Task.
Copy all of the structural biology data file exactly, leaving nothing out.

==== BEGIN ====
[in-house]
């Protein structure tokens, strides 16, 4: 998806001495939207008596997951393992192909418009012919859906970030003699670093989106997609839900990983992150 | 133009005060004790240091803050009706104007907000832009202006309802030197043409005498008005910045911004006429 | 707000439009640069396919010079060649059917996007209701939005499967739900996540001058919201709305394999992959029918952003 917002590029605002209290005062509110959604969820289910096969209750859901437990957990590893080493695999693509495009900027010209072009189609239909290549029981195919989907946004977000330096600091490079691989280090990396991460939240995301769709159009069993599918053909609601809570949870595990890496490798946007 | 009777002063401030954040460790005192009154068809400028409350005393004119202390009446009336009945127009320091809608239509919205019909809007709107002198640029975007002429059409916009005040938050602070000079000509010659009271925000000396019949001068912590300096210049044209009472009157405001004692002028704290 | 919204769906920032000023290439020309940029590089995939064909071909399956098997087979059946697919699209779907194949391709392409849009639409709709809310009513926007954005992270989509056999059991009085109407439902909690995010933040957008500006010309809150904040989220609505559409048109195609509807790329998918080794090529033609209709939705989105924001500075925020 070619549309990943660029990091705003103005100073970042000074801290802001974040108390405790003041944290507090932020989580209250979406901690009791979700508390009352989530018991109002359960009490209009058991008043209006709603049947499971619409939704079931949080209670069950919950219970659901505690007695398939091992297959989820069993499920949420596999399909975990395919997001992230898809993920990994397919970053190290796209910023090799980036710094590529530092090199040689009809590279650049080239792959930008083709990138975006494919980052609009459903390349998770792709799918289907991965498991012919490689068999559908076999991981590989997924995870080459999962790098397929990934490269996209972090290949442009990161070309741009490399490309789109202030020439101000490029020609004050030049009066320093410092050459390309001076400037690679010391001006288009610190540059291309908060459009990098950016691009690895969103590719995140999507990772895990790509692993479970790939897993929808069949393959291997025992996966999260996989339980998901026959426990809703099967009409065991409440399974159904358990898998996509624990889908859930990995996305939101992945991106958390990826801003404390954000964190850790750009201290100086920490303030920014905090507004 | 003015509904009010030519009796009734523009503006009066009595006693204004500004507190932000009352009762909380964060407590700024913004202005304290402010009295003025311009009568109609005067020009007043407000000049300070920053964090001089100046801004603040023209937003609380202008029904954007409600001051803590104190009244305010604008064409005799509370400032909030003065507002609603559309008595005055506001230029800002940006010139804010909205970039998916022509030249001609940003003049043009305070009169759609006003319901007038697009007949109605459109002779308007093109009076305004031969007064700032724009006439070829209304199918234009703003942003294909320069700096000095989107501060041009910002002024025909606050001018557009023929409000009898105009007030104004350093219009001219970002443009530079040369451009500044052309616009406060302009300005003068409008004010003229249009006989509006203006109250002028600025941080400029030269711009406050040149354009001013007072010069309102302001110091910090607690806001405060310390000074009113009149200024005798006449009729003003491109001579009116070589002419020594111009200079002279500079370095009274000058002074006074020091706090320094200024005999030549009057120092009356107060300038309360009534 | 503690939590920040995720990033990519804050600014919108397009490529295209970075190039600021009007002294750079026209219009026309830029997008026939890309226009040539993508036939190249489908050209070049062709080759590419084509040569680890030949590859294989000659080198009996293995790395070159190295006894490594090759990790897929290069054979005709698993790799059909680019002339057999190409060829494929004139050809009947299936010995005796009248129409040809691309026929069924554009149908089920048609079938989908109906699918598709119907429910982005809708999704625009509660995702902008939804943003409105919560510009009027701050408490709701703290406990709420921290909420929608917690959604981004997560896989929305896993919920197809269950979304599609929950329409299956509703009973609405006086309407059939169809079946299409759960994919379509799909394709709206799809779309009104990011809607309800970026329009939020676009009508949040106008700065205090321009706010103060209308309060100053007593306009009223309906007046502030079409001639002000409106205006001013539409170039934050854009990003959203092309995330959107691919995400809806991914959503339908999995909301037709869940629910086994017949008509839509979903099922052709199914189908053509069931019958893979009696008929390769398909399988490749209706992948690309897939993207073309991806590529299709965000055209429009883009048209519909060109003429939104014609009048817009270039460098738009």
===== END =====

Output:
[in-house]
């Protein structure tokens, strides 16, 4: 998806001495939207008596997951393992192909418009012919859906970030003699670093989106997609839900990983992150 | 133009005060004790240091803050009706104007907000832009202006309802030197043409005498008005910045911004006429 | 707000439009640069396919010079060649059917996007209701939005499967739900996540001058919201709305394999992959029918952003 917002590029605002209290005062509110959604969820289910096969209750859901437990957990590893080493695999693509495009900027010209072009189609239909290549029981195919989907946004977000330096600091490079691989280090990396991460939240995301769709159009069993599918053909609601809570949870595990890496490798946007 | 009777002063401030954040460790005192009154068809400028409350005393004119202390009446009336009945127009320091809608239509919205019909809007709107002198640029975007002429059409916009005040938050602070000079000509010659009271925000000396019949001068912590300096210049044209009472009157405001004692002028704290 | 919204769906920032000023290439020309940029590089995939064909071909399956098997087979059946697919699209779907194949391709392409849009639409709709809310009513926007954005992270989509056999059991009085109407439902909690995010933040957008500006010309809150904040989220609505559409048109195609509807790329998918080794090529033609209709939705989105924001500075925020 070619549309990943660029990091705003103005100073970042000074801290802001974040108390405790003041944290507090932020989580209250979406901690009791979700508390009352989530018991109002359960009490209009058991008043209006709603049947499971619409939704079931949080209670069950919950219970659901505690007695398939091992297959989820069993499920949420596999399909975990395919997001992230898809993920990994397919970053190290796209910023090799980036710094590529530092090199040689009809590279650049080239792959930008083709990138975006494919980052609009459903390349998770792709799918289907991965498991012919490689068999559908076999991981590989997924995870080459999962790098397929990934490269996209972090290949442009990161070309741009490399490309789109202030020439101000490029020609004050030049009066320093410092050459390309001076400037690679010391001006288009610190540059291309908060459009990098950016691009690895969103590719995140999507990772895990790509692993479970790939897993929808069949393959291997025992996966999260996989339980998901026959426990809703099967009409065991409440399974159904358990898998996509624990889908859930990995996305939101992945991106958390990826801003404390954000964190850790750009201290100086920490303030920014905090507004 | 003015509904009010030519009796009734523009503006009066009595006693204004500004507190932000009352009762909380964060407590700024913004202005304290402010009295003025311009009568109609005067020009007043407000000049300070920053964090001089100046801004603040023209937003609380202008029904954007409600001051803590104190009244305010604008064409005799509370400032909030003065507002609603559309008595005055506001230029800002940006010139804010909205970039998916022509030249001609940003003049043009305070009169759609006003319901007038697009007949109605459109002779308007093109009076305004031969007064700032724009006439070829209304199918234009703003942003294909320069700096000095989107501060041009910002002024025909606050001018557009023929409000009898105009007030104004350093219009001219970002443009530079040369451009500044052309616009406060302009300005003068409008004010003229249009006989509006203006109250002028600025941080400029030269711009406050040149354009001013007072010069309102302001110091910090607690806001405060310390000074009113009149200024005798006449009729003003491109001579009116070589002419020594111009200079002279500079370095009274000058002074006074020091706090320094200024005999030549009057120092009356107060300038309360009534 | 503690939590920040995720990033990519804050600014919108397009490529295209970075190039600021009007002294750079026209219009026309830029997008026939890309226009040539993508036939190249489908050209070049062709080759590419084509040569680890030949590859294989000659080198009996293995790395070159190295006894490594090759990790897929290069054979005709698993790799059909680019002339057999190409060829494929004139050809009947299936010995005796009248129409040809691309026929069924554009149908089920048609079938989908109906699918598709119907429910982005809708999704625009509660995702902008939804943003409105919560510009009027701050408490709701703290406990709420921290909420929608917690959604981004997560896989929305896993919920197809269950979304599609929950329409299956509703009973609405006086309407059939169809079946299409759960994919379509799909394709709206799809779309009104990011809607309800970026329009939020676009009508949040106008700065205090321009706010103060209308309060100053007593306009009223309906007046502030079409001639002000409106205006001013539409170039934050854009990003959203092309995330959107691919995400809806991914959503339908999995909301037709869940629910086994017949008509839509979903099922052709199914189908053509069931019958893979009696008929390769398909399988490749209706992948690309897939993207073309991806590529299709965000055209429009883009048209519909060109003429939104014609009048817009270039460098738009």